RAGBRAI Update


Since this website seems to be turning into a means of keeping my family updated on my adventures, I thought I would include a copy of an email I wrote up after riding in RAGBRAI in July of 2019.


Hey everyone,

For the last two weeks I’ve been saying I would get an email together to tell you all about how RAGBRAI went; this is that email. My ideas are pretty scattered in here, and I left out a lot. To get a better idea of what the actual riding was like, I’d take a look at Nick’s blog post he wrote up about the ride.

To give a bit of a background, RAGBRAI stands for the Register’s Annual Great Bike Ride Across Iowa. It has been put on by the Des Moines register annually for the last 47 years, and gets a lot of attention in Iowa during the 7 days of the event. More than 15,000 people participate every day, more than 10,000 of which are riding the whole week like Nick and I did. It begins on the western border of Iowa somewhere along the Missouri River, where you would traditionally dip your bike in the water before riding to the eastern border at the Mississippi River, where you once again ceremonially dip your bike in the water.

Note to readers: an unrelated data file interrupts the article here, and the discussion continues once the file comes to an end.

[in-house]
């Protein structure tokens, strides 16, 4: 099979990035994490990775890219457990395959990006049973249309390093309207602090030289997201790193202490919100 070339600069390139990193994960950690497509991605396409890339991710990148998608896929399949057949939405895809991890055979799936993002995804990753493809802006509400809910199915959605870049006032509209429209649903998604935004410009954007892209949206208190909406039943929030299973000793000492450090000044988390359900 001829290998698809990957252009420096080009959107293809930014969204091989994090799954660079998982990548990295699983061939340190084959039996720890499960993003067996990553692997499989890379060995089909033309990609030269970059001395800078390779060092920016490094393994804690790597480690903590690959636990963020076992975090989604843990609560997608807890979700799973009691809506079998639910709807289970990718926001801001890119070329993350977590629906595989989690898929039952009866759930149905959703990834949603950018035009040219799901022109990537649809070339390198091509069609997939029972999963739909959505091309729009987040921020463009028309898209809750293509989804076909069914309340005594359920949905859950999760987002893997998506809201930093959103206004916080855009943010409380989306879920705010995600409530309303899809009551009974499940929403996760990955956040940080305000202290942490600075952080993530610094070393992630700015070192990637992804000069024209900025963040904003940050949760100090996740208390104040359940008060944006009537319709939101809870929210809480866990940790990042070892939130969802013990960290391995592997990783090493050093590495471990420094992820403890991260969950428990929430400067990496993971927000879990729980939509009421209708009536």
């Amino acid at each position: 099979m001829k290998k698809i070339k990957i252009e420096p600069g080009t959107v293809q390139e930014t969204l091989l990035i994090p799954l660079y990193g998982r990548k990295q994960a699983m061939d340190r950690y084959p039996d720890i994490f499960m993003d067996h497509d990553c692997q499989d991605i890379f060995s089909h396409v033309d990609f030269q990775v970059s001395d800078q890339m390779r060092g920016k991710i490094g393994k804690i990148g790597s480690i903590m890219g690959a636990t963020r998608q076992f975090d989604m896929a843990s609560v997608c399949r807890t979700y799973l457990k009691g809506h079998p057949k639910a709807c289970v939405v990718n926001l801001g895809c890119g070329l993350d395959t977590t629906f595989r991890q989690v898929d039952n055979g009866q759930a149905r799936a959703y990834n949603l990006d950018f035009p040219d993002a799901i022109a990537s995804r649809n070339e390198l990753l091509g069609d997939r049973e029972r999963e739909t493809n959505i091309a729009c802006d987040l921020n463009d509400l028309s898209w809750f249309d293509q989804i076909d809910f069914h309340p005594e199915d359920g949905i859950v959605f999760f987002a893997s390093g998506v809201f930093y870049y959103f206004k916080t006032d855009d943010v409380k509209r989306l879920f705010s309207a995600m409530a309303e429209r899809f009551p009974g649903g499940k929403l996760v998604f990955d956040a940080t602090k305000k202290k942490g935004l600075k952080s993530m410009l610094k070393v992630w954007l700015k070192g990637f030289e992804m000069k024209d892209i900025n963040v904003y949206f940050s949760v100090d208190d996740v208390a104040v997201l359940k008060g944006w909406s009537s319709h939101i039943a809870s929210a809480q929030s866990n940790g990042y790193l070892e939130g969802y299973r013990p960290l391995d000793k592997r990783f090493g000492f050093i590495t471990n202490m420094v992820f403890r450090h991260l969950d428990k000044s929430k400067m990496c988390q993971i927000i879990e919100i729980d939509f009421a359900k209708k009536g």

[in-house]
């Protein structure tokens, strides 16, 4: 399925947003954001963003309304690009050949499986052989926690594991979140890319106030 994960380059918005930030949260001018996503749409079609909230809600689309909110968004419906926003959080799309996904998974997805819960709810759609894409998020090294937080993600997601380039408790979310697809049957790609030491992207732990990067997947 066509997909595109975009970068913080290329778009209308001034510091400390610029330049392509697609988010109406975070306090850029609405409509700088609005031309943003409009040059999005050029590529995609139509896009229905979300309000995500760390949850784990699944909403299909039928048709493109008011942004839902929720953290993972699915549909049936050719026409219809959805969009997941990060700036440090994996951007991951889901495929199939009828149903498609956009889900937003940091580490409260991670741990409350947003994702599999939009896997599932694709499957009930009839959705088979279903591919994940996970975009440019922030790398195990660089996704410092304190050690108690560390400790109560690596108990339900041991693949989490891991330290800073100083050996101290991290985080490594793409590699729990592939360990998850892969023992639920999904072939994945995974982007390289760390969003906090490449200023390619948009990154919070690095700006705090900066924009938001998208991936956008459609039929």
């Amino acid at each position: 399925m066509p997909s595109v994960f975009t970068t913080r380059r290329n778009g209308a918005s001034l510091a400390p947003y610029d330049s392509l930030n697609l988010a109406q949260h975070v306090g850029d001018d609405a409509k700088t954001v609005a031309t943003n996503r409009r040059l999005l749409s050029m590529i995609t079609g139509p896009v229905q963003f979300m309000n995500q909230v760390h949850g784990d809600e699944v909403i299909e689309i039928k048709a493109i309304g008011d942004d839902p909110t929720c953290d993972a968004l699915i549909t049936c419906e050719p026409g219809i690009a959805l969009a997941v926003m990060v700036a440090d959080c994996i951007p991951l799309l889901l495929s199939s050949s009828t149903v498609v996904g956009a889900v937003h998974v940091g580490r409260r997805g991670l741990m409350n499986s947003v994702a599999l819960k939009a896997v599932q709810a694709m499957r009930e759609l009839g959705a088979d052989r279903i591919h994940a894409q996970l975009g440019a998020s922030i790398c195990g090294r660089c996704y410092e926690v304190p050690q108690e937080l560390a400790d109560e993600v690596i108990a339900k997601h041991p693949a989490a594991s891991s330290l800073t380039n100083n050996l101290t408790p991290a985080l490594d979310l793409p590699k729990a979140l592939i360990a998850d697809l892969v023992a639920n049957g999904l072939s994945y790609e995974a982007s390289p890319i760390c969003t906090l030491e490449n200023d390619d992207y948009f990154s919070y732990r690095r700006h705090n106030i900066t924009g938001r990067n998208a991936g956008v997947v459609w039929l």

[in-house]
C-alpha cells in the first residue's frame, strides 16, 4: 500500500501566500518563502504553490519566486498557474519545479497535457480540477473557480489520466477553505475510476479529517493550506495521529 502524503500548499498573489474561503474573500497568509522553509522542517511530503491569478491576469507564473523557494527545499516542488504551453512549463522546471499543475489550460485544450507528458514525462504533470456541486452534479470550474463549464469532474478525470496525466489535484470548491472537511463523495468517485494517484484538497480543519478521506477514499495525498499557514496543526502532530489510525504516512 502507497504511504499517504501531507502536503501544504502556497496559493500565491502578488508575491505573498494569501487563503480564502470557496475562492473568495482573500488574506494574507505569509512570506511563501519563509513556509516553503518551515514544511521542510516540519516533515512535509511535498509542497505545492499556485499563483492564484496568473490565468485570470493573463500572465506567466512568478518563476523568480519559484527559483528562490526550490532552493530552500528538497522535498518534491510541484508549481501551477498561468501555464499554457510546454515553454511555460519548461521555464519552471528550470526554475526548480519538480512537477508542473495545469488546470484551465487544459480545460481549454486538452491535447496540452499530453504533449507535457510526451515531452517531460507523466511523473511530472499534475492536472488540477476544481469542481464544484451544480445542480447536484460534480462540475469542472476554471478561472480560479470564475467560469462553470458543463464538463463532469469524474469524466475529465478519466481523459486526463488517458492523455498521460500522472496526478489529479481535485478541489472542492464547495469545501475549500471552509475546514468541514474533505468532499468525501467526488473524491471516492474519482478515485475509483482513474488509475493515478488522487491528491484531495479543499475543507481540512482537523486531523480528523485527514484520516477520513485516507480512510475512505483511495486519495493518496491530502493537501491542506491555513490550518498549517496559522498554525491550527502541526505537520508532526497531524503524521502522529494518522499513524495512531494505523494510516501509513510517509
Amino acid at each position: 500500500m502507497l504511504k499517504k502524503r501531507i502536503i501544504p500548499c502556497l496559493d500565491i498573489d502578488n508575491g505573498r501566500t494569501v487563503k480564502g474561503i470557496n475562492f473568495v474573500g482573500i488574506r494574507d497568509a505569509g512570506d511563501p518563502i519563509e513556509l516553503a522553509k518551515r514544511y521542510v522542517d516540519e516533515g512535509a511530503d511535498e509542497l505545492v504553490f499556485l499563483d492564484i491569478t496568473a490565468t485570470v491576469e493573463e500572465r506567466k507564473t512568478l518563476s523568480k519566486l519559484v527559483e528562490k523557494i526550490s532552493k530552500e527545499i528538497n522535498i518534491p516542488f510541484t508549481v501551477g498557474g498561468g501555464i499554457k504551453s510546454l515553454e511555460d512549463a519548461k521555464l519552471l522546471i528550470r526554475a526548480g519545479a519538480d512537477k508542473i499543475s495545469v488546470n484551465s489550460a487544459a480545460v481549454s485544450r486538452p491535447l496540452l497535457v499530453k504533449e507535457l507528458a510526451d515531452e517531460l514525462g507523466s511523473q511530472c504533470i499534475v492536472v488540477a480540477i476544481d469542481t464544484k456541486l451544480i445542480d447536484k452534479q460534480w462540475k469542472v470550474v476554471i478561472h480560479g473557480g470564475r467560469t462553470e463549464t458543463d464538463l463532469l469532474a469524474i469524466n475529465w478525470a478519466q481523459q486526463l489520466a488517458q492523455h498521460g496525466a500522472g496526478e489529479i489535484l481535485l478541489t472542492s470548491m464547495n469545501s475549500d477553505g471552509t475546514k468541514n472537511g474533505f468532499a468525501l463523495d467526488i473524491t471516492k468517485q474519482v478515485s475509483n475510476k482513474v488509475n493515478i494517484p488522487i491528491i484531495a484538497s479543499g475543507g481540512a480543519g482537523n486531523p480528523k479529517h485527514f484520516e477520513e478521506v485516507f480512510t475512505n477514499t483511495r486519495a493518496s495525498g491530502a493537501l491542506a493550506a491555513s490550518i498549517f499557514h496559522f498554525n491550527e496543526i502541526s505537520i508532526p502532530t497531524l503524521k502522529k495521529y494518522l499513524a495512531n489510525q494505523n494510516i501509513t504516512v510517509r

Every year the route changes; this year we began directly across from Omaha, NE in Council Bluffs, and finished up in Keokuk, a small-ish town overlooking the river in south-eastern Iowa. This year, the official distance of the ride was 427 miles, although everyone we met with an odometer said that the daily estimates were about 5 miles short of the actual distance they rode. Here’s an overview of all of the stops we made, and if you are for some reason looking for more information on the route, you can find more maps here.

I think RAGBRAI is equal parts a bike ride, a social event, and as a couple guys we met waiting in line for free beer at 8am put it, “a rolling kegger.” For people who can ride faster than the average participant, it becomes less and less focused on biking and more focused on the other two areas. Nick and I figured this out as the event progressed, and began spending more time hanging out in the stop-over towns, listening to music, and eating too much food. RAGBRAI isn’t an event to lose weight or to help get yourself in shape considering the amount of pie and beer being pushed in your face at every stop.

Every road that is a part of the route is closed down, so you aren’t worried too much about cars along the way. It’s an entirely new experience riding a bike on a road that isn’t shared with cars, made even more unique by the overwhelming number of bicycles you are competing with. Never in the ride are you alone; every stretch is occupied by many other people whom you are overtaking, being overtaken by, or taking the time to chat with.